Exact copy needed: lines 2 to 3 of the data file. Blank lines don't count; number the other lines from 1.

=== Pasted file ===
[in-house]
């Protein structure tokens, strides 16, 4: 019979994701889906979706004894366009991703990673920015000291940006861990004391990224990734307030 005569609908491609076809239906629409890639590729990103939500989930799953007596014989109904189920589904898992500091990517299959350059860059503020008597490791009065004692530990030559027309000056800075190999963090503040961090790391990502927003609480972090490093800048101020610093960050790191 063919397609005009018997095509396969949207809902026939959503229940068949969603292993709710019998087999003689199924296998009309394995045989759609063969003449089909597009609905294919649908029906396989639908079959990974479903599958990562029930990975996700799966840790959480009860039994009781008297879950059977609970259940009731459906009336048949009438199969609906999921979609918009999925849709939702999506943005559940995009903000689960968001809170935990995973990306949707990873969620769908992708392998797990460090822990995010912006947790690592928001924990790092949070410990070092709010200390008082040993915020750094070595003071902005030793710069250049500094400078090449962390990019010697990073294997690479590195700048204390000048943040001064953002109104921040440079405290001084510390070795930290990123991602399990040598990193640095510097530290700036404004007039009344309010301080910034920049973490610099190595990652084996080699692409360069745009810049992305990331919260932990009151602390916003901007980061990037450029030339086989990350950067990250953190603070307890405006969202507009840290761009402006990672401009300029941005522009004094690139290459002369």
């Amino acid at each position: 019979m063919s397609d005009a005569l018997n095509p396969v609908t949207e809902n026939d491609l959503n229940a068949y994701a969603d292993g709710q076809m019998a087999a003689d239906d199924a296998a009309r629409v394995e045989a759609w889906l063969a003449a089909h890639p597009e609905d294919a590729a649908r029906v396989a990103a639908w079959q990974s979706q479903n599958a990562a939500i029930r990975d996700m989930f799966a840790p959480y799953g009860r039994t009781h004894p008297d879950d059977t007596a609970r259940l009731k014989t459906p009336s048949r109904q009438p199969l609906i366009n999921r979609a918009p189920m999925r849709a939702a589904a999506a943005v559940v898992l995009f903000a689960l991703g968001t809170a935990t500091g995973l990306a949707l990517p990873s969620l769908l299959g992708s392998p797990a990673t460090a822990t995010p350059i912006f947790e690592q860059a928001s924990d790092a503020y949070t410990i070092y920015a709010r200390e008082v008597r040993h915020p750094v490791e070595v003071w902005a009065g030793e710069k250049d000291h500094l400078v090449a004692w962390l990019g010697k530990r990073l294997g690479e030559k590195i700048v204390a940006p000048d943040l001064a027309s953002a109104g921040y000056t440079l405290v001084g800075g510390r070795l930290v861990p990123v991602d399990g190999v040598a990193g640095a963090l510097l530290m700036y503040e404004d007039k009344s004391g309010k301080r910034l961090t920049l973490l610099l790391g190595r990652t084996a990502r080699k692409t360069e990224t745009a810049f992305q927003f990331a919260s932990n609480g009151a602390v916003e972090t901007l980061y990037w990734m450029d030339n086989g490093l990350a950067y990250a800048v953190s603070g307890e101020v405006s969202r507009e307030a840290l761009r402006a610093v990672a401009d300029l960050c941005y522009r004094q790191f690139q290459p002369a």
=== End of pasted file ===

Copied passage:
């Protein structure tokens, strides 16, 4: 019979994701889906979706004894366009991703990673920015000291940006861990004391990224990734307030 005569609908491609076809239906629409890639590729990103939500989930799953007596014989109904189920589904898992500091990517299959350059860059503020008597490791009065004692530990030559027309000056800075190999963090503040961090790391990502927003609480972090490093800048101020610093960050790191 063919397609005009018997095509396969949207809902026939959503229940068949969603292993709710019998087999003689199924296998009309394995045989759609063969003449089909597009609905294919649908029906396989639908079959990974479903599958990562029930990975996700799966840790959480009860039994009781008297879950059977609970259940009731459906009336048949009438199969609906999921979609918009999925849709939702999506943005559940995009903000689960968001809170935990995973990306949707990873969620769908992708392998797990460090822990995010912006947790690592928001924990790092949070410990070092709010200390008082040993915020750094070595003071902005030793710069250049500094400078090449962390990019010697990073294997690479590195700048204390000048943040001064953002109104921040440079405290001084510390070795930290990123991602399990040598990193640095510097530290700036404004007039009344309010301080910034920049973490610099190595990652084996080699692409360069745009810049992305990331919260932990009151602390916003901007980061990037450029030339086989990350950067990250953190603070307890405006969202507009840290761009402006990672401009300029941005522009004094690139290459002369």
């Amino acid at each position: 019979m063919s397609d005009a005569l018997n095509p396969v609908t949207e809902n026939d491609l959503n229940a068949y994701a969603d292993g709710q076809m019998a087999a003689d239906d199924a296998a009309r629409v394995e045989a759609w889906l063969a003449a089909h890639p597009e609905d294919a590729a649908r029906v396989a990103a639908w079959q990974s979706q479903n599958a990562a939500i029930r990975d996700m989930f799966a840790p959480y799953g009860r039994t009781h004894p008297d879950d059977t007596a609970r259940l009731k014989t459906p009336s048949r109904q009438p199969l609906i366009n999921r979609a918009p189920m999925r849709a939702a589904a999506a943005v559940v898992l995009f903000a689960l991703g968001t809170a935990t500091g995973l990306a949707l990517p990873s969620l769908l299959g992708s392998p797990a990673t460090a822990t995010p350059i912006f947790e690592q860059a928001s924990d790092a503020y949070t410990i070092y920015a709010r200390e008082v008597r040993h915020p750094v490791e070595v003071w902005a009065g030793e710069k250049d000291h500094l400078v090449a004692w962390l990019g010697k530990r990073l294997g690479e030559k590195i700048v204390a940006p000048d943040l001064a027309s953002a109104g921040y000056t440079l405290v001084g800075g510390r070795l930290v861990p990123v991602d399990g190999v040598a990193g640095a963090l510097l530290m700036y503040e404004d007039k009344s004391g309010k301080r910034l961090t920049l973490l610099l790391g190595r990652t084996a990502r080699k692409t360069e990224t745009a810049f992305q927003f990331a919260s932990n609480g009151a602390v916003e972090t901007l980061y990037w990734m450029d030339n086989g490093l990350a950067y990250a800048v953190s603070g307890e101020v405006s969202r507009e307030a840290l761009r402006a610093v990672a401009d300029l960050c941005y522009r004094q790191f690139q290459p002369a």